Bunnell: 'Small hiccup' delays STEPAC reopening

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Robbie Burns said it, didn’t he.

Best-laid plans gang aft agley (often go wrong).

And though St. Thomas-Elgin Public Art Centre hoped to reopen its door Tuesday this week, its best-laid plan has gone awry … the Closed sign remains up.

Explains STEPAC Exec. Director Laura Woermke:

“We have had a small hiccup in reopening today and we will need to be closed the rest of the week.

“We were very excited but you know how things go.”

Indeed. The gallery had prepared an extensive plan for staff and patron safety in these times of COVID-19, posted to the STEPAC website.

However, reopening is uncharted territory. In fact, the Ontario Association of Art Galleries just Monday released a 13-page document of resources. 13 pages!

Says Laura:

“We are still looking for some protocols and procedures that have not been supplied or offered yet….

“We are not under-prepared but our circumstance and environment is different than other galleries and we took note of this and will need some time to develop them.”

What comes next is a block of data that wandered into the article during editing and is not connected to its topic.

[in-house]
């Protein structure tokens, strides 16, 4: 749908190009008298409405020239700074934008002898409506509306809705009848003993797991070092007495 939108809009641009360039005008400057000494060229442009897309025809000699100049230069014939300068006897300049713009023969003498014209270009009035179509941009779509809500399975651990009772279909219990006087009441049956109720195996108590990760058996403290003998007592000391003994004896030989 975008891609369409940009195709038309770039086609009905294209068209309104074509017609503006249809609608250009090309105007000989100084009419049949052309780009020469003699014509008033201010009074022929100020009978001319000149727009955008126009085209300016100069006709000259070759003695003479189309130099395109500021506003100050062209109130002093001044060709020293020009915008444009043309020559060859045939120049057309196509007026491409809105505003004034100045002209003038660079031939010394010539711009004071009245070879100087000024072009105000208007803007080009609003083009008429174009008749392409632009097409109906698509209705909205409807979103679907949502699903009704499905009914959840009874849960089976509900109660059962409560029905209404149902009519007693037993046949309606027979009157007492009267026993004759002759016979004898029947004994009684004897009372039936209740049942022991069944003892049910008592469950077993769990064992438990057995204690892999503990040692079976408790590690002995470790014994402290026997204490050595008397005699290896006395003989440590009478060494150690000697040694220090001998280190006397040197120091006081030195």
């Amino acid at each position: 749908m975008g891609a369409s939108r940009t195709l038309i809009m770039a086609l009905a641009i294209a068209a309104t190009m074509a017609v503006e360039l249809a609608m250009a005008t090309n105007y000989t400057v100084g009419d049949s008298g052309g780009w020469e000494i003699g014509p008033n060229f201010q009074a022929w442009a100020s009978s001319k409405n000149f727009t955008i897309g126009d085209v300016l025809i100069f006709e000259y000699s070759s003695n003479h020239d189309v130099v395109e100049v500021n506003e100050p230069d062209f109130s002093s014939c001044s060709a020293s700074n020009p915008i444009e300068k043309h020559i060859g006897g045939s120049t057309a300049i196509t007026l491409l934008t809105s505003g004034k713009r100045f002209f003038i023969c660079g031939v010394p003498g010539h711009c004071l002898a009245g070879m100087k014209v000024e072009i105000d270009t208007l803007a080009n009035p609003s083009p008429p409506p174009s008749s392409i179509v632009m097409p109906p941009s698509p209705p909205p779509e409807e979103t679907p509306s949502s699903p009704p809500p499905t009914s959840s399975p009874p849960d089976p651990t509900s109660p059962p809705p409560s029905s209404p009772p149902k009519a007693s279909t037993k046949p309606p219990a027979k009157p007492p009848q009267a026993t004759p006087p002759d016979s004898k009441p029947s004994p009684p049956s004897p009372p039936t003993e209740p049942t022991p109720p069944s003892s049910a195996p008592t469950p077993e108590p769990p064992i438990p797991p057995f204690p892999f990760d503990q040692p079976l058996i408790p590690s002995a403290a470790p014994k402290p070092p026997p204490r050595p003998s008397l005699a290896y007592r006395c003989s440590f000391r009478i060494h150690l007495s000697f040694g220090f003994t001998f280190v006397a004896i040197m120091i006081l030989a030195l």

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Southwest Public Health also had input into the gallery’s plan, and apparently raised issues. Says Dr. Joyce Lock, medical officer of health:

“Public health works with businesses to give guidance on how to reopen safely, specific to infection prevention and control measures. Workplaces do not need to open if they feel they cannot do so safely.”

And Laura concludes, “What a strange time.”

I think R. Burns certainly would have agreed with that!

When the Open sign does go up, the art gallery is planning a summer-long survey exhibition of work from its permanent collection.

* * *